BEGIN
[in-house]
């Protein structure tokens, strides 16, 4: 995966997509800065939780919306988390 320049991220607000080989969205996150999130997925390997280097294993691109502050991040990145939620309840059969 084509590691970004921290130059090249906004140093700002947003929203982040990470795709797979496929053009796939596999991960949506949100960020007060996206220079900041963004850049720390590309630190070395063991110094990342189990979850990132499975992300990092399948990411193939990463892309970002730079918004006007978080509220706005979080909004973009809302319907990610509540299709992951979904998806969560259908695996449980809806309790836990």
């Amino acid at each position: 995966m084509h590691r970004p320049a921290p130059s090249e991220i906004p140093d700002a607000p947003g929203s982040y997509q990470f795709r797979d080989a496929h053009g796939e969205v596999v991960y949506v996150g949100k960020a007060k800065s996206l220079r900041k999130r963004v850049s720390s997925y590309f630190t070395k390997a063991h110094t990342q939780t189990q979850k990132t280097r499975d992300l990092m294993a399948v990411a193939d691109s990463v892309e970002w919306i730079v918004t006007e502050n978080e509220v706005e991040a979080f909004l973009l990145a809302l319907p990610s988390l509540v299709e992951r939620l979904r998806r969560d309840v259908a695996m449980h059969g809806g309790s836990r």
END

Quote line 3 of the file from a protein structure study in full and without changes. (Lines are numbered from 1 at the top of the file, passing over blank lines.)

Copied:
């Amino acid at each position: 995966m084509h590691r970004p320049a921290p130059s090249e991220i906004p140093d700002a607000p947003g929203s982040y997509q990470f795709r797979d080989a496929h053009g796939e969205v596999v991960y949506v996150g949100k960020a007060k800065s996206l220079r900041k999130r963004v850049s720390s997925y590309f630190t070395k390997a063991h110094t990342q939780t189990q979850k990132t280097r499975d992300l990092m294993a399948v990411a193939d691109s990463v892309e970002w919306i730079v918004t006007e502050n978080e509220v706005e991040a979080f909004l973009l990145a809302l319907p990610s988390l509540v299709e992951r939620l979904r998806r969560d309840v259908a695996m449980h059969g809806g309790s836990r």